Many of us have a similar idea when picturing the perfect job. A role with opportunities to grow, a stimulating work environment, caring coworkers and, of course, a reliable income that we feel meets our value. Finding that ideal fit, however, isn’t easy. That’s true for companies looking to hire the perfect candidate, as well. In the end, it comes down to a focus on company culture. One where employees lift each other up. Where each team member feels valued and sees how their work adds to the company’s overall goals. Our team at Littledata spans across the globe, but we’re still a very tight-knit group. We believe that comes from our commitment to bringing on team members who fit their role both technically and culturally. Finding that perfect fit is challenging when we’re competing against industry giants for our top candidates. There’s no denying that there are lots of perks to working at a big tech company like Apple or Google. But working for a successful analytics startup like Littledata has many special perks of its own. Not least of which is that everyone’s voice is heard, and every team member contributes key ideas to our product growth and partner community. "We work toward shared goals at Littledata, and that's been a key to both customer success and employee happiness," says Littledata co-founder Ari Messer, who leads our remote US team. Any one of our employees could have just as easily joined a bigger company, but chose Littledata instead. And they choose Littledata, again and again, every day. We asked our team why they decided to work at Littledata and what they love most about being a part of our family. Here are some of the top reasons they gave us, in their own words. If Littledata sounds like a team you’d like to be a part of, we want to hear from you. We list our open opportunities on our careers page. Don’t see the right fit? Stay in touch for future roles; we're scaling quickly and new job opportunities pop up almost weekly. Great work begins with great values Our core company values have remained the same since launch and continue to guide our proverbial ship. They weave throughout our day-to-day work, team offsite trips and design sprints, and continue to play a massive role in our success. Littledata founder and CEO Edward Upton defined these values early on, and they remain an essential part of our work culture. 1) New technologies Littledata is a next-gen data connector. We develop super-fast analytics apps using the latest web services and tools. Our apps empower top direct-to-consumer (DTC) brands to use modern data stacks without sacrificing speed or flexibility. 2) Happy people We believe a happy staff translates into happy customers. We employ happy and productive people with flexible working hours, engaged learning plans, and fun outside of work. 3) Collaboration We believe that true innovation comes from an environment marked by challenge, curiosity, and communication. We emphasize cross-team collaboration and share Key Performance Indicators (KPIs) and Objectives and Key Results (OKRs) across the company. Working remotely, together Littledata has had a remote, distributed team since the beginning. When COVID-19 hit, companies all over the world grappled with the sudden transition to working outside the same office. Our team didn’t skip a beat because we’ve been working this way for years. Most importantly, working remotely allows us to be flexible in more ways than one. We encourage our team to work where they want, when they want, and how they want. In fact, we've found that when done right, remote work is more productive. Work where you want Getting the most out of your work comes down to your own productivity and routines. We encourage our team to work wherever they feel the most productive that day—whether that be at home, a coffee shop, a co-working space or a more traditional office. Work when you want Many of us have families to take care of, errands to run, and outside interests to explore. Our team members live dynamic lives. That’s part of what makes them so amazing to be around—inside and outside of the workplace. Work shouldn’t consume your life or dictate how you live each day. Aside from scheduled meetings, at Littledata your time is yours. We encourage our team to work at their own pace, meaning that they can take back ownership of their day-to-day routines. Time is our most valuable resource, it’s best we spend it wisely. Our team works when they feel most productive—which doesn’t have to be from 9 to 5. Work how you want Keeping a strong work-life balance is essential at Littledata. That’s why our remote work culture only helps to promote finding an equilibrium between your work and everything else outside of it. We encourage our team members to find a balance between their work responsibilities and their responsibilities outside of the “office.” We know that life happens, so we give our team the freedom to be present in their personal lives. That’s how we build happy employees empowered to do their best work. Being remote also means that we can hire the best talent from around the world, not just one specific area. Littledata’s international team has members across the U.K., Europe, and the U.S., with hubs in Nashville, New York City, London, Cluj, and Bucharest (plus more cities coming soon!). Completely remote work isn’t for everyone, though. Some people do work best in an office setting with a fixed, "regular" schedule. That’s why we support co-working spaces and collaborative offices as needed. Never stop learning Each month, our employees receive dedicated “learning days” to further develop their skills. This time helps us explore our areas of interest while building up the skills we need to master our work. Those learning days have included all kinds of things: Online courses in Google Analytics, Google Tag Manager, data visualization, data science, and more Project-based learning around new programming languages and tools like Netlify Speaking and participation at conferences such as Google I/O, Shopify Unite and Measurecamp (we're looking forward to the return of in-person events!) By investing in our team’s professional development and interests, we’re building the best brand ambassadors Littledata could ask for, who are also experts in their craft. Build something great All of our greatest ideas, updates, and designs are the product of collaboration. Our team members may call different countries home, but we are constantly working together online. The Littledata development team builds the backbone of our data platform, and their work helps power hundreds of ecommerce businesses around the world. Their code ensures the successful delivery of hundreds of millions of essential tracking events to our customers' analytics tools and data warehouses. Through collaboration with our marketing team, customer support team, and operations team, the dev team is able to build off shared ideas to develop cohesive, creative, and innovative solutions. The support, insights, and feedback they receive help them mold Littledata's analytics platform into the best version it can be. Annual offsite meetings It’s important for us to find time each year to put work aside and connect as a team. Our global team gathers annually for an offsite retreat—typically held in Europe. This provides us a great opportunity to collaborate, catch up, and relax alongside all of our team members. During week-long offsites we find a balance between work and leisure, taking advantage of the great opportunity to collaborate and bond as a team. Throughout the week, we run a design sprint. The process helps to spark innovation and align members under a shared vision. This gives us the chance to work in cross-functional teams, and gain a better understanding of the goals of each department. Some of Littledata’s greatest advancements were the result of design sprints, and they've helped place Littledata as the future of ecommerce analytics tools. Work hard, play hard! We find plenty of time to have fun during our offsites, exploring the city we’re visiting, lounging on the beach, and most definitely enjoying the amazing company of our co-workers. And it doesn't stop there. During monthly "sprint retrospectives," every team member has a chance to highlight what's been working best and also suggest improvements to company processes, whether that's about how we make feature requests or how we might improve cross-team communications. At the end of each quarter, we also take time as a company to reflect on the goals we set for the past 3 months, assess our performance, and create specific OKRs for where we want to be and what we want to achieve in the next quarter. Each of these OKRs aligns individual departments toward our overall company objective, guiding our team under common goals and uniting our vision for the future. Join the Littledata family While the greatest resource we can give to our employees may very well be time (and freedom over their time), our greatest resource is our team. Our product would be nothing without the people behind it that shape it every day. Our team is small but mighty, with each member playing an integral part in Littledata’s success. They are the backbone of our product, between our incredible support team to our skillful engineers, and everyone in between. Together we’re able to build a product that each and every one of us is proud to stand behind. Since our team collaborates from across the world, it’s even more important that we invest our time in building inter-team relationships. Something we value most about Littledata is our camaraderie; we support each other in all of our professional and personal endeavors. “We always blame the problem, not the person.”  —David Pascu, Head of Client Services Here at Littledata, we’re surrounded by some of the most uplifting people, who encourage us to work harder every day for the betterment of our team as a whole. As David so wisely put it: “We blame the problem, not the person.” We investigate those problems head-on in our design sprints, often solving big problems in a short time. Some days that’s a product improvement for the install flow of a particular Shopify analytics connection. Other days, we’re crafting the perfect answer to the question “Why Littledata?” or prototyping a tool that visualizes analytics throughputs more succinctly. (Yes, those were real design sprint projects!) Our can-do attitude makes any challenge seem possible. Our bond as a team makes working together toward solutions and innovation an exciting task. Work as a team, win as a team As a startup, we understand that each one of our employees is taking a leap of faith in joining our team. That’s also part of what makes our team so strong. Every member of the Littledata team believes in the work that they do and the service they provide. While joining a startup can be a risky decision, great risks yield great rewards. Our team is 100% to thank for Littledata’s growth and success over the years. We’re the first to give thanks where it is due; when we hit milestones and reach our goals each quarter and annually, our team are the first ones rewarded. One of the greatest benefits of being part of a small team like Littledata is the lack of bureaucracy that many encounter in larger corporations. Each of our team members has what we like to call ‘flexible’ roles—and let’s be clear, flexible does not mean multiple. By ‘flexible’ we mean that we encourage our employees to explore other fields that interest them, but might be out of their "job description." Allowing our team to follow their passions, interests, and work in areas that they do best in creates a recipe for success. So, are you in? We’re always looking for motivated and talented team members to become a part of the Littledata family. If you want to be a part of building a market-leading analytics tool while also shaping a truly special team culture, we want to hear from you. Not passionate about ecommerce analytics yet? Join our team and you will be soon :) Check our careers page for the roles we have open. If you don’t see the perfect fit, reach out to us and share your skills and experience. Any of our team members would be happy to hear from you and see if we can make a match.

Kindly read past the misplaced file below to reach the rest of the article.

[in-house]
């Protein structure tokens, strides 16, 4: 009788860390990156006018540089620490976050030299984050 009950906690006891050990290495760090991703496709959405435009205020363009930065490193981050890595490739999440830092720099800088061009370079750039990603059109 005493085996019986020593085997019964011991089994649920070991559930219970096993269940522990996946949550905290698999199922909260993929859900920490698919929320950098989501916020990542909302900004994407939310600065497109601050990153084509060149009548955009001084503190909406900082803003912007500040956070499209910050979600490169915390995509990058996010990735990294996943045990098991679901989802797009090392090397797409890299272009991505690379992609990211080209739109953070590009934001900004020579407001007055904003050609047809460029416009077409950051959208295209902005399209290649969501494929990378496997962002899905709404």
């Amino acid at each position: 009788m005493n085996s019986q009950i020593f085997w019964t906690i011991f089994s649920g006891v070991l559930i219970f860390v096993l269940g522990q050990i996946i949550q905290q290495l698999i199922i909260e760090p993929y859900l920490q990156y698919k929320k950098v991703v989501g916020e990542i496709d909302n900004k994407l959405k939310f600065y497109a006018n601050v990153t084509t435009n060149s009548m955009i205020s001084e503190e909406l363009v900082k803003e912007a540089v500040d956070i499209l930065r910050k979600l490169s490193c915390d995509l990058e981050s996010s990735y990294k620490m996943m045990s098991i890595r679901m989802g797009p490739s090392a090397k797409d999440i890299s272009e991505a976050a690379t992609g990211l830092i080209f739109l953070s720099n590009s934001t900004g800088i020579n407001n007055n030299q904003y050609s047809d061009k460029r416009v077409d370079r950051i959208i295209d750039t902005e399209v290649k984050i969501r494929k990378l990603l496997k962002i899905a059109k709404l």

2021-06-04